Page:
Cross-country protest

October 16, 2012

By Thomas Peter

“It feels good to walk in nature after so many months of boredom in the Immigration Holding Centre,” said Sallisou as we walked along a poplar-lined alley in the sleepy hinterland of Potsdam-Mittelmark, a rural county just outside the German capital of Berlin. Two weeks earlier, the smiling man from Niger had joined a 600 km (372 miles) foot march of refugees. With every county border they crossed, they were breaking a state order that restricts their movement to a territory around their camp. At present, Sallisou was eagerly filming the procession of refugees with a small video camera.

“Since I have been on this march, my days have a purpose again. There is so much to organize and we do it ourselves. We work as a team. Being on the move feels like I have a home again,” Salissou said.

For these people whose stories of displacement and rejection are as varied as the places they come from, ‘home’ means self-determination, the feeling of being needed and the knowledge that they are heading for some sort of reachable goal, all of which they have not had since they fled their countries.

The destination of the protest march is Berlin, where they want to set up a tent camp and tell the German public what it is like to live as an unwanted person with nowhere to go in a country that is free for everyone else.

They say that they have had enough of the humiliation, the languor and the uncertainty in the refugee camps. There’s nothing to fill the empty days in the barren corridors of their overcrowded camps, often former army barracks – no access to education, no regular work, only countless cigarettes, alcohol, drugs and the ever present fear of deportation, they say.

“The injustice we endure is no longer acceptable. It makes us sick. We are on strike,” said Salomon Wantchoucou from Benin. “We are young and talented people, but we have no perspective. We are excluded from society. Enough is enough!” he said after medics treated the open wounds on his feet just before bedtime in an overnight accommodation. “This march is tough on my feet. One hundred kilograms weighing down on them for weeks, from morning to night!” He makes a crunching gesture and laughs with a mixture of sarcasm and frustration.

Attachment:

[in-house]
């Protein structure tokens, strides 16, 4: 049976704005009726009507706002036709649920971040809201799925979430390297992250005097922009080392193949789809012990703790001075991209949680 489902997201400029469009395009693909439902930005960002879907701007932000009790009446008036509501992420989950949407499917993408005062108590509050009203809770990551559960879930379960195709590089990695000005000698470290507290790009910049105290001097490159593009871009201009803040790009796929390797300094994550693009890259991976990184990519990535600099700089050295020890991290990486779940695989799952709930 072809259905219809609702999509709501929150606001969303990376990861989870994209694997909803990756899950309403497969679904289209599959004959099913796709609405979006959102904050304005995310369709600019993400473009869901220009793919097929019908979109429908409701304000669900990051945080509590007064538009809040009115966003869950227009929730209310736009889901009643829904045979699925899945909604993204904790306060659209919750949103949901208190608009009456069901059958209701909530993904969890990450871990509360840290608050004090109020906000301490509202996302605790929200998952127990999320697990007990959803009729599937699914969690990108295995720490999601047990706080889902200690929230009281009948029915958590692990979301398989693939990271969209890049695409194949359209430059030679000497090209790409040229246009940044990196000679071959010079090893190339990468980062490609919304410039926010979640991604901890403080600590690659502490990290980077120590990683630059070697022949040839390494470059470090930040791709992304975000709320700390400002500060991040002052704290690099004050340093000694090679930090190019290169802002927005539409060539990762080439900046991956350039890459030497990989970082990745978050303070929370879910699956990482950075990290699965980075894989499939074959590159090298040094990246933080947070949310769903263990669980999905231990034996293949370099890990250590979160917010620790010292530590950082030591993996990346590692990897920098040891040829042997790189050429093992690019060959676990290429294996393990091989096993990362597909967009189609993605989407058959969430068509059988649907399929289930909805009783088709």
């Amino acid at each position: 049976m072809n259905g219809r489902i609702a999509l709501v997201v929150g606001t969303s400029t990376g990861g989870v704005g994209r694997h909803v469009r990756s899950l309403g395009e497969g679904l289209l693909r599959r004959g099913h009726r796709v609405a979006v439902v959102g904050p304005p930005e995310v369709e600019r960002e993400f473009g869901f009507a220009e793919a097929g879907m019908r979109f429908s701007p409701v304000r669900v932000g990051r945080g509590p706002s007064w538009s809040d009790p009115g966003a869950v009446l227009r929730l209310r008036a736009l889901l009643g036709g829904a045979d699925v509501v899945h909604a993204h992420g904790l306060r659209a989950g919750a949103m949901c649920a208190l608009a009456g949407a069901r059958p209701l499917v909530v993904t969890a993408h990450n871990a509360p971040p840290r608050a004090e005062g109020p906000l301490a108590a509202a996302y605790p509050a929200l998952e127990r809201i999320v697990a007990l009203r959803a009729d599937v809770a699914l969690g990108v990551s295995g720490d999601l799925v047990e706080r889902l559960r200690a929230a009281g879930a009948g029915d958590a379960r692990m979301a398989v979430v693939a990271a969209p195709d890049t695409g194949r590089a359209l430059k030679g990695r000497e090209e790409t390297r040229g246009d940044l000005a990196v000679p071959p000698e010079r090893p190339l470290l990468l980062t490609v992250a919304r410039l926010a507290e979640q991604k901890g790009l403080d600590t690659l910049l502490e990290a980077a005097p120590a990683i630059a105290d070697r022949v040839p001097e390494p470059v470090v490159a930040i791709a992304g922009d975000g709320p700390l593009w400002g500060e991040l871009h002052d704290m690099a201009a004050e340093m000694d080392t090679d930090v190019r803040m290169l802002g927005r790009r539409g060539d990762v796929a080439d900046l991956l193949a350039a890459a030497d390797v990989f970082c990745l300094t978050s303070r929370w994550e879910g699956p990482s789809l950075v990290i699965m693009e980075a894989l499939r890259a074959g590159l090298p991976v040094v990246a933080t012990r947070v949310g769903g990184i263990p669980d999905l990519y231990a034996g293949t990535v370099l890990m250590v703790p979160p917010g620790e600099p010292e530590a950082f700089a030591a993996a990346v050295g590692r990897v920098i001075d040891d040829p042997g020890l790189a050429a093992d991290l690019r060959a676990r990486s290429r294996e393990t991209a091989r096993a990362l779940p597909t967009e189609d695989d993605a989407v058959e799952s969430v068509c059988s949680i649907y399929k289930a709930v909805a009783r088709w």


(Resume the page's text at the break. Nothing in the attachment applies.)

“How are your feet?” I ask the next day as he pushes his heavy frame with an obvious limp along a forest foot path.“They hurt,” he replies curtly. “But for freedom we must continue!”

Their journey took them through forests, fields and villages of rural Germany where the large group of foreigners provided a baffling sight to locals. But apart from the odd hostile comment and occasional rallies from right-wing groups, the refugees were afforded plenty of support from civil rights groups, organizing accommodation and providing food, the organizers said. When they set up a tent camp in Berlin’s central Kreuzberg district, the number of protesters had increased to about 80 refugees who had left their camps all over Germany to join the strike.

Camp life was governed by their efforts to make their makeshift home as hospitable as possible in the increasingly inclement autumn weather. When they were not building tents and moving around mattresses, they held countless meetings that lasted for several hours. What was the long-term strategy? What would happen after the big rally to parliament? No one had a clear answer, other than voicing the determination to fight.

“We stay until our demands are met,” said Hamid Reza Moradi, an electrical engineer from Iran and one of the refugee organizers. “We have no fear. We are so many, they cannot ignore us. Besides, we have nowhere else to go. There is a Persian saying, ‘There is no color that is darker than black.’ This is where I am at this point in my life. I have nothing to lose.”

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